I have received dozens of emails after my recent IndieHackers interview and this is just awesome. Nothing I like more than chatting with fellow entrepreneurs.
But there's clearly a pattern. The two questions asked the most were:
The answers are easier than you think (though the actual solutions aren't).
Bad news: that's something you should've done before you even launched. Good news: it's still OK if you haven't. We've all been there. Releasing something into the open and hearing crickets.
If you are getting traffic - improve your conversions. Define the leakiest stage of your funnel. It can be anything. But in my experience, in the early stages it is always about the product simply not fulfilling expectations. The product is not something people expect based on your copy OR the traffic source visitors are coming from. A good starting point would be - assuming you're selling a web-based SaaS app - to start "recording" the trial user actions and actually look what they do in your app right after they sign up. There are several solutions like HotJar or Inspectlet
If you are not getting traffic, the good news is that the answer is still simple. In the end it all boils down to defining who you're selling to ("everyone" is not an answer) and finding where they hang out. Bad news - you will have to actually go out and talk to them. Meetups (or even conferences), Facebook groups, Subreddits, private Slack communities, online forums, cold emails... Paul Graham calls this "things that don't scale". If you have absolutely no idea where to start - find someone who does. Having a friend of a friend who works in the target industry does wonders. Sitting in front of your laptop reading my stupid blog certainly doesn't.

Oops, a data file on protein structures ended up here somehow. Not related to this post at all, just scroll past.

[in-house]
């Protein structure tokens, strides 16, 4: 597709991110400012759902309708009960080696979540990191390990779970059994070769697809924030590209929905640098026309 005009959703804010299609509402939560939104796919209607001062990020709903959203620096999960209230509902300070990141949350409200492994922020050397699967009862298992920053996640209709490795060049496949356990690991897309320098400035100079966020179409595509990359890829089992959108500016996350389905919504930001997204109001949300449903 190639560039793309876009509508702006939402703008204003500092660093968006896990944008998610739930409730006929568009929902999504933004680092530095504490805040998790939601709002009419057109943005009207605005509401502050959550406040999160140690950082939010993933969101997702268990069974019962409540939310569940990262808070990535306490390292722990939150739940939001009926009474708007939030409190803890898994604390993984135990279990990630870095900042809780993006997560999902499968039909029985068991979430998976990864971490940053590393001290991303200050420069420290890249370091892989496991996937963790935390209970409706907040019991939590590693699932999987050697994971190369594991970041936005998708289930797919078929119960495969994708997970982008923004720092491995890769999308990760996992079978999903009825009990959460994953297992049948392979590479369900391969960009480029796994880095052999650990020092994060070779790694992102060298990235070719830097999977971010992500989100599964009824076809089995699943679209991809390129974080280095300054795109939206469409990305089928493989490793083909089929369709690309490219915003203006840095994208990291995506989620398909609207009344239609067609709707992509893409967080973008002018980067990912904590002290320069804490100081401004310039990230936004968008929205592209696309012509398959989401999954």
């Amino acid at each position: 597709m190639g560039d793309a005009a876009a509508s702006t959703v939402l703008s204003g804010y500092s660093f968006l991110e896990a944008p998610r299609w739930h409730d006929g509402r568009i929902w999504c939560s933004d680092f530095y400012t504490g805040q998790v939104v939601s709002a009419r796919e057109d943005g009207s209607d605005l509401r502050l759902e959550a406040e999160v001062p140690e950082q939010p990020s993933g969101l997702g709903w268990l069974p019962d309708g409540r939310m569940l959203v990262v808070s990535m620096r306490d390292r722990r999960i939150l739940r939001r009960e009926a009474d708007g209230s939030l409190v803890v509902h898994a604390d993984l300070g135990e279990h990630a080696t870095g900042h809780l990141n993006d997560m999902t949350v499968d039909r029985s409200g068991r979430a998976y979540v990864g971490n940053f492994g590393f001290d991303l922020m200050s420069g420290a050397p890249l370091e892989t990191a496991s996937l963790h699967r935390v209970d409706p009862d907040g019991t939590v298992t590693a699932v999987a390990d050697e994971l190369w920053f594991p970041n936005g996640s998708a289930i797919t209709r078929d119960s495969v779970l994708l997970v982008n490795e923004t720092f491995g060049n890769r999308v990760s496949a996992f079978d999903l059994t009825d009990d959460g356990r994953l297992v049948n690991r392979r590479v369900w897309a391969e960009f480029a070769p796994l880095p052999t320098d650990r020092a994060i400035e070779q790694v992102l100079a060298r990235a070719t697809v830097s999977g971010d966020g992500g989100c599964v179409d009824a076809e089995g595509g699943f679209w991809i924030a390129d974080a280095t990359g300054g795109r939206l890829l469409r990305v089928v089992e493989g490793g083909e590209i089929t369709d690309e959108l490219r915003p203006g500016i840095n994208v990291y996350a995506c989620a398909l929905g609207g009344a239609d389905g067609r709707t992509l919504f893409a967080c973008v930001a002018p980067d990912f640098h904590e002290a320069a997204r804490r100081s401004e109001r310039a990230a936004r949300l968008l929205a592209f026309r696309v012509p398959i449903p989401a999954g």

To increase sales you either have to (1) put more people into the funnel - or - (2) improve the funnel's conversions. Period. Kind of resonates with the previous paragraph, huh?
Putting more people into the funnel almost always boils down to one simple thing: finding out what already works and doubling-down on that. While increasing conversions usually comes down to heavy A/B testing (assuming you already have some traffic). There's a reason Patrick MacKensey refers to A/B testing as "printing money". Just don't limit your A/B tests to your site only, keep running it inside your app too.
Anyways, finding answers always requires data. So measure everything. I know you must be sick and tired of this advice, but you kinda have to. Which traffic source generates the most sales? How many days (on average) before a trial user decides to become a paying customer? Which stage of your funnel has the lowest conversion rate? What is your average customer lifetime and what is the churn rate? How does the churn rate varies depending on the number of months they've used the app?
Alex has founded Jitbit in 2005 and is a software engineer passionate about customer support.